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IT Governance - Consult2Comply


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IT Governance - Consult2Comply

  1. 1. "IT Governance Helping Business Survival” Steve Crutchley CEO & Founder Consult2Comply
  2. 2. <ul><li>Founder & CEO of Consult2Comply </li></ul><ul><li>39 Years IT & Business Experience </li></ul><ul><li>22 Years GRC - Risk/Compliance Experience – CGEIT & CISM </li></ul><ul><li>Recognized International Consultant </li></ul><ul><li>ISO 27001, ISO 20000, BS 25999 Qualified Lead Auditor – IRCA approved </li></ul><ul><li>Content expert – Regulations, Standards & Best Practices - worldwide </li></ul><ul><li>ISO 27001, ISO 20000, BS 25999 Trainer and ACP </li></ul><ul><li>Approved CobIT trainer - ISACA </li></ul><ul><li>Experience in Government, Finance, Utilities, Pharmaceutical, Transportation (Airports) and Insurance </li></ul><ul><li>Successfully ran businesses – ex CEO of a public company </li></ul><ul><li>Developed Assessment Software to support the Business & Security/Risk needs </li></ul><ul><li>Product architect for C2C Products </li></ul><ul><li>Numerous Articles, Speaking and TV appearances related to security and security related solutions </li></ul>Introduction – Steve Crutchley
  3. 3. Seminar Content? <ul><li>IT Governance introduction – the why’s and wherefores </li></ul><ul><li>Issues that cause IT Governance concerns – setting the scene </li></ul><ul><li>Governance Standards and Frameworks </li></ul><ul><li>IT Governance for Business Survival </li></ul><ul><li>Seminar to be Interactive with Questions as required </li></ul>
  4. 4. Seminar Content?
  5. 5. What is IT Governance? <ul><li>Information Technology Governance , IT Governance is a subset discipline of Corporate Governance focused on information technology (IT) systems and their performance and risk management. </li></ul><ul><li>The rising interest in IT Governance is partly due to compliance initiatives (e.g. Sarbanes-Oxley (USA) and Basel II (Europe)), as well as the acknowledgment that IT projects can easily get out of control and profoundly affect the performance of an organization. </li></ul>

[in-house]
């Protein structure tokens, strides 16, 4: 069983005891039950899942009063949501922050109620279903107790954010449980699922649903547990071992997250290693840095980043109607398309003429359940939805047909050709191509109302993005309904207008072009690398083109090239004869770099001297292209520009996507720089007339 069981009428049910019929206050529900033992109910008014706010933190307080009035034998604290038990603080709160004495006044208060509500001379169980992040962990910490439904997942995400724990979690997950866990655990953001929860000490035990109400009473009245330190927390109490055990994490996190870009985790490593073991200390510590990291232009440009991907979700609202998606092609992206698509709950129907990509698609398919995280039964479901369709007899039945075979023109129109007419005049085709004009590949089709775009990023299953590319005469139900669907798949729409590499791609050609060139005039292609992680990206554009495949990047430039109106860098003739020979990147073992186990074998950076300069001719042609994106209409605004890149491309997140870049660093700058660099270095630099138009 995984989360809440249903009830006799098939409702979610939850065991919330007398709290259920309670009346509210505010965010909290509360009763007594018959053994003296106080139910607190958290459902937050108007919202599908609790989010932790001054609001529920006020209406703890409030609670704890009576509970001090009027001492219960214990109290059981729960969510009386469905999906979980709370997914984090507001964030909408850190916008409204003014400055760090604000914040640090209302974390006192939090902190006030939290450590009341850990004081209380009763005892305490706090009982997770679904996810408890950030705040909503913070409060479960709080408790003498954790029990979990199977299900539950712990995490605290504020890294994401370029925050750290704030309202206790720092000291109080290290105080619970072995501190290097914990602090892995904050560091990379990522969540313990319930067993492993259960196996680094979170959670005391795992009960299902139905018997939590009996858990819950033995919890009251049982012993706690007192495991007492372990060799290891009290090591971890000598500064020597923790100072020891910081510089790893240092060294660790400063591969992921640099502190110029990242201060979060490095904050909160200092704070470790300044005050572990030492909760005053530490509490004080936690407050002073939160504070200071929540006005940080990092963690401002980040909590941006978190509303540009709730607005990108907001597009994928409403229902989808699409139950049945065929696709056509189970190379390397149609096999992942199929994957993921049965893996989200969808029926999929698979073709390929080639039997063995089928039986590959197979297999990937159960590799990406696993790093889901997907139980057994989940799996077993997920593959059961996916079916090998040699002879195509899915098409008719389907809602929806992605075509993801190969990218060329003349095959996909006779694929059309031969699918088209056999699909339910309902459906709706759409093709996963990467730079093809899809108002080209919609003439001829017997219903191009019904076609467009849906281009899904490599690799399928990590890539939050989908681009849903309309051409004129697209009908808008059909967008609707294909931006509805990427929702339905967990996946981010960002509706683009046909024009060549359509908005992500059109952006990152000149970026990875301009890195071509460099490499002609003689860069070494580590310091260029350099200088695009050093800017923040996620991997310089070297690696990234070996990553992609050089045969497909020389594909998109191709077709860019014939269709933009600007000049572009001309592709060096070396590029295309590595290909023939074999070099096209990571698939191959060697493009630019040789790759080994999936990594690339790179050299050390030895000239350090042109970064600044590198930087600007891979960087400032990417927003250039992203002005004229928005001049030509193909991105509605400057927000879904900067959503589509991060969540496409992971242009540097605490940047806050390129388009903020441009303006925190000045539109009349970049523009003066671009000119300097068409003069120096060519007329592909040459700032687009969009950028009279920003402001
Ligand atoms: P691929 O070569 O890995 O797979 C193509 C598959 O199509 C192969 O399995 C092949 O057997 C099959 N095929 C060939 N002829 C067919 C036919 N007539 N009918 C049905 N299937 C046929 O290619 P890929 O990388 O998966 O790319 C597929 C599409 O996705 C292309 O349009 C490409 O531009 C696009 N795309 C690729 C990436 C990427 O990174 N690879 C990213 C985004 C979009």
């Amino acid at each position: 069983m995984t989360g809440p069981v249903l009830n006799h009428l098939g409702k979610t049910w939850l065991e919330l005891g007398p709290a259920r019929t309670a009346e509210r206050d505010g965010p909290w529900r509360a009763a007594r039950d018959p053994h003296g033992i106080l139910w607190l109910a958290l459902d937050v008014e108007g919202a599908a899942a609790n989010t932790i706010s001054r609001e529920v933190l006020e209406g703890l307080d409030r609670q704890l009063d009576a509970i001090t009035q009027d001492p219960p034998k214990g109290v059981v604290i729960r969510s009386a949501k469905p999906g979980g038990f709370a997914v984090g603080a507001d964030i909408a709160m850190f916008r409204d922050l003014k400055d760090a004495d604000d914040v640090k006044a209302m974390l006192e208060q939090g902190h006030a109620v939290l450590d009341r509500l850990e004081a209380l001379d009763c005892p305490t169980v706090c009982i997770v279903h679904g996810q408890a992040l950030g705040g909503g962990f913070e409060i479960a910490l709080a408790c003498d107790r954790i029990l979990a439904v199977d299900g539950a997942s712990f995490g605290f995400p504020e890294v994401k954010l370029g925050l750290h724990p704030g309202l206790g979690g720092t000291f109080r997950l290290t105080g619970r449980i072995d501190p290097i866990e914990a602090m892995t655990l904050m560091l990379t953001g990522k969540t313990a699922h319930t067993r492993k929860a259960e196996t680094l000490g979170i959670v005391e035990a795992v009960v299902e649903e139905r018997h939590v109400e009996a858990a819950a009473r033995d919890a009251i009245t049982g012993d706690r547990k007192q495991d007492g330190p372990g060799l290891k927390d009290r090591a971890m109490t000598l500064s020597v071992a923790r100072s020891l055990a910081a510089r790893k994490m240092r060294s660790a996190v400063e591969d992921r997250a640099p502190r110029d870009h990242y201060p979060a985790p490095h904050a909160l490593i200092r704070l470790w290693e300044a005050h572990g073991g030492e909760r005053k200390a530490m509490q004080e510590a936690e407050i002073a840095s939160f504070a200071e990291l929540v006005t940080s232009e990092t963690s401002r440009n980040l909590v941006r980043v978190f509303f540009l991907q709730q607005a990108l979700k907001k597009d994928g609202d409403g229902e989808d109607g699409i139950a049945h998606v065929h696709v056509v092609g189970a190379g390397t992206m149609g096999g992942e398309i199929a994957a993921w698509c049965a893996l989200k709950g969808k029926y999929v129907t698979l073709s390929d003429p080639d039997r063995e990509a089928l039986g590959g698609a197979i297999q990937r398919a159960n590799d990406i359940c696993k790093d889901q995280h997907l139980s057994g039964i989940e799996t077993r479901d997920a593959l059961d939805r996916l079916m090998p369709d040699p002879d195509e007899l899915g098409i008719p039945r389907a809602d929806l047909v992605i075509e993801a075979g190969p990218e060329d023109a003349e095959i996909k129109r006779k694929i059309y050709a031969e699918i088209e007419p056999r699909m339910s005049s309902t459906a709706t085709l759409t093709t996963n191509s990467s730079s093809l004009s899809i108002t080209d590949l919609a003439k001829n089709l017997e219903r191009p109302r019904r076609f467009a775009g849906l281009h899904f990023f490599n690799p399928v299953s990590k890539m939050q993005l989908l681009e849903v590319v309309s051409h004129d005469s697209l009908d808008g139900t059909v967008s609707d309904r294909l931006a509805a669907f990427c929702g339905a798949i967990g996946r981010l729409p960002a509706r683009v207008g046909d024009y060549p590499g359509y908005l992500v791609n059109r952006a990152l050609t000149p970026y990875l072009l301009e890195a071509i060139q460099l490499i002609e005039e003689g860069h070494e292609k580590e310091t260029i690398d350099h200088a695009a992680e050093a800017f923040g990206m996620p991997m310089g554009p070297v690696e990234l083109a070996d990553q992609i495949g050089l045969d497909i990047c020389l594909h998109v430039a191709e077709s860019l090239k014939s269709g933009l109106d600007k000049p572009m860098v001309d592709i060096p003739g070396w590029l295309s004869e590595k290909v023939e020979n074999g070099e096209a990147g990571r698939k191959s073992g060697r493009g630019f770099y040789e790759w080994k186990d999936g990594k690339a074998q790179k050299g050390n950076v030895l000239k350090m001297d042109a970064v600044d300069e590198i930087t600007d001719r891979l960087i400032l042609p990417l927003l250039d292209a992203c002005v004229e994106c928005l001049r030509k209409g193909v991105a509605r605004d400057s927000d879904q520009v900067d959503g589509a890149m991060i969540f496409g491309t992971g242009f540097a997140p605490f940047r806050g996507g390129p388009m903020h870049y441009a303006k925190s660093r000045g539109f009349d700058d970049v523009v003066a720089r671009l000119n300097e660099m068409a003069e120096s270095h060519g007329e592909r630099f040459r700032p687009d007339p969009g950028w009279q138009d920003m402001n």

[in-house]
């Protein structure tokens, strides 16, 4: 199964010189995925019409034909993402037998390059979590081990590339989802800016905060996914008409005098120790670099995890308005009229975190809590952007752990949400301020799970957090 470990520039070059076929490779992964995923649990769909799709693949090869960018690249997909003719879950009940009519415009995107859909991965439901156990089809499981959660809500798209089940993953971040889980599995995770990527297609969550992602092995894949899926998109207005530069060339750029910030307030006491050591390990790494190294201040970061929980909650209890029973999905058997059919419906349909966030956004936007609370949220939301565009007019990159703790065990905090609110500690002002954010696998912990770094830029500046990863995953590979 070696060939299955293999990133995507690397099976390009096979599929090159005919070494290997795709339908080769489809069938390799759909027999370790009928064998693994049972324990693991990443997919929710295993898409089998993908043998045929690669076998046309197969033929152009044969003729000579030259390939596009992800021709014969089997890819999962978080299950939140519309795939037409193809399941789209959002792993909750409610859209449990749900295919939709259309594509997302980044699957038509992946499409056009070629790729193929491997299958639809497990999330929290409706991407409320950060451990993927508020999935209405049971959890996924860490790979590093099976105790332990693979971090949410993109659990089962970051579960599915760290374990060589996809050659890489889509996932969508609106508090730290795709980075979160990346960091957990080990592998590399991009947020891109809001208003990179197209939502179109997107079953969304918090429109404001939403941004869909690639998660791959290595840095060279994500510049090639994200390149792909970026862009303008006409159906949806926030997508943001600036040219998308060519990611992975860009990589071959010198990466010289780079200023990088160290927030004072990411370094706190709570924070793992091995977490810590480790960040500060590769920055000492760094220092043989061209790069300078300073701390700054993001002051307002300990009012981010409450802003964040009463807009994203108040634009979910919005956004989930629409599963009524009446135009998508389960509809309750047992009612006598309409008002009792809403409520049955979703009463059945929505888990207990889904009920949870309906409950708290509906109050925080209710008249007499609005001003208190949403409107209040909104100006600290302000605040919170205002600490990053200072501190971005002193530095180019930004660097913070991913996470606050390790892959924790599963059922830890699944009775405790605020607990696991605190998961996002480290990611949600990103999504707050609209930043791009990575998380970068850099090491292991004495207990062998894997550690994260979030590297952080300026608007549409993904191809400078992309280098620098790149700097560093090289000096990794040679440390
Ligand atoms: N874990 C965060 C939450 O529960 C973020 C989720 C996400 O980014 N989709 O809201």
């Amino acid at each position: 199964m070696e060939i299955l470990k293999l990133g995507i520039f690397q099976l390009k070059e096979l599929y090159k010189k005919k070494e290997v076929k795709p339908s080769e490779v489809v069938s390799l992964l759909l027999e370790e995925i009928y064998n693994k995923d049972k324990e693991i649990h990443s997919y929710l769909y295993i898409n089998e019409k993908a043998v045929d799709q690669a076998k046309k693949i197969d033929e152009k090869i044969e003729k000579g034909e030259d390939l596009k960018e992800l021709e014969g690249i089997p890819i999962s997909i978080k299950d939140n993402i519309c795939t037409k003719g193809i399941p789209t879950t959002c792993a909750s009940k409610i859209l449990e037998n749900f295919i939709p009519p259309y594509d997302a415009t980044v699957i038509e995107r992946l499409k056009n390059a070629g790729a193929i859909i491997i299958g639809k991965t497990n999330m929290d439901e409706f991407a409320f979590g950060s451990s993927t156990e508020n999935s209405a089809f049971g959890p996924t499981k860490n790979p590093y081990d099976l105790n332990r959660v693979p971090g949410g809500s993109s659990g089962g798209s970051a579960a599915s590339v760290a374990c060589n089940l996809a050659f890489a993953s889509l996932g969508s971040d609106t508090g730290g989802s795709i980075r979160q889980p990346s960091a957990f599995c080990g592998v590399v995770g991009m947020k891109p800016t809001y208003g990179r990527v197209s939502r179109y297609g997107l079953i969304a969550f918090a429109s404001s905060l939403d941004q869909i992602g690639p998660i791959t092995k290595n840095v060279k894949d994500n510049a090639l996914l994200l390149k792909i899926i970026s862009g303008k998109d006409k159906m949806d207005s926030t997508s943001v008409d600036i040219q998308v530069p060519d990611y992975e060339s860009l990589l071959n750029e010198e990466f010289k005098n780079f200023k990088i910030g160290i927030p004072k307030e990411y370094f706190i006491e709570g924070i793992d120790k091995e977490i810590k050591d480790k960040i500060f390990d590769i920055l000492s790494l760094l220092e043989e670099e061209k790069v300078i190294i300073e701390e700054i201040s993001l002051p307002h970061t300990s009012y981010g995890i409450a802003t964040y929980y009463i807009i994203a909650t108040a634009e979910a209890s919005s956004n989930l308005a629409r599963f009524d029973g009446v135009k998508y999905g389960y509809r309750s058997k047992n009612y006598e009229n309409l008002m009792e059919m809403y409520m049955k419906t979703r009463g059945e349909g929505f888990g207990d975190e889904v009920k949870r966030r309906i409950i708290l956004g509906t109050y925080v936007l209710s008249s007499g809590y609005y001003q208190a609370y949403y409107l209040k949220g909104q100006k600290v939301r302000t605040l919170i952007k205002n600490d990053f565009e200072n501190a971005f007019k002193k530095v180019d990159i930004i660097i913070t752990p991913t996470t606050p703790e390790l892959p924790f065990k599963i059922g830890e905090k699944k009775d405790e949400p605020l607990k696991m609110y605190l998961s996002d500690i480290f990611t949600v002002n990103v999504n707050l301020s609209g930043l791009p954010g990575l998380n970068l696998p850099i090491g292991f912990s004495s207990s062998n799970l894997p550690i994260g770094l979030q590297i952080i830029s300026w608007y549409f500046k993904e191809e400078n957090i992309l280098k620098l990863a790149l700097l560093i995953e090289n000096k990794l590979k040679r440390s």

6. 6. A 2002 Gartner survey found that 20 percent of all expenditures on IT is wasted—a finding that represents, on a global basis, an annual destruction of value totaling about US $600 billion. A 2004 IBM survey of Fortune 1000 CIOs found that, on average, CIOs believe that 40 percent of all IT spending brought no return to their organizations. A 2006 study conducted by The Standish Group found that only 35 percent of all IT projects succeeded while the remainder (65 percent ) were either challenged or failed. In recent years, surveys have consistently revealed that 20 to 70 percent of large-scale investments in IT-enabled change are wasted, challenged or fail to bring a return to the enterprise (figure In fact, one survey on measuring costs and value found that, in many enterprises, less than 8 percent of the IT budget is actually spent on initiatives that create value for the enterprise. Why target IT? Reference: Val IT Framework 2.0
  7. 7. Nike reportedly lost more than US $200 million through difficulties experienced in implementing its supply chain software. Failures in IT-enabled logistics systems at MFI and Sainsbury in the UK led to multimillion-pound write-offs, profit warnings and share price erosion. Tokyo Gas reported a US $46.6 million special loss due to cancellation of a large customer relationship management (CRM) project. In the public sector, the UK Department for Work and Pensions apparently ‘squandered’ more than £2 billion by abandoning three major projects. Headlines around the world corroborate these findings: Reference: Val IT Framework 2.0
  8. 8. Why is IT Governance important? IT are in competition for budget – Business is beating IT to and for budget IT needs to become a business focused discipline IT is viewed by senior management as ‘Fire Fighters’ and not ‘Planners or implementers’ IT is viewed as a monetary drain on business IT needs to compete effectively at the ‘C’ level Business does not perceive IT as value for money
  9. 9. IT Governance Discipline The discipline of information technology governance derives from corporate governance and deals primarily with the connection between business focus and IT management of an organization. It highlights the importance of IT related matters and states that strategic IT decisions should be owned by the corporate board, rather than by the CISO/CSO or other IT managers.
  10. 10. History of IT Governance Standards and Frameworks Australian Standards – AS 8015: 2005 – Corporate Governance of information and communications technology ITGi – based on CobIT Val IT Framework 1.0 – launched 2006 Val IT Framework 2.0 – launched 2008 ISO/IEC 38500: 2008 Corporate governance of information technology – based on AS 8015:2005
  11. 11. Setting the Scene
  12. 12. Governance Issues Human interface Records Management Education Laws of the Land & beyond
  13. 13. Risk Issues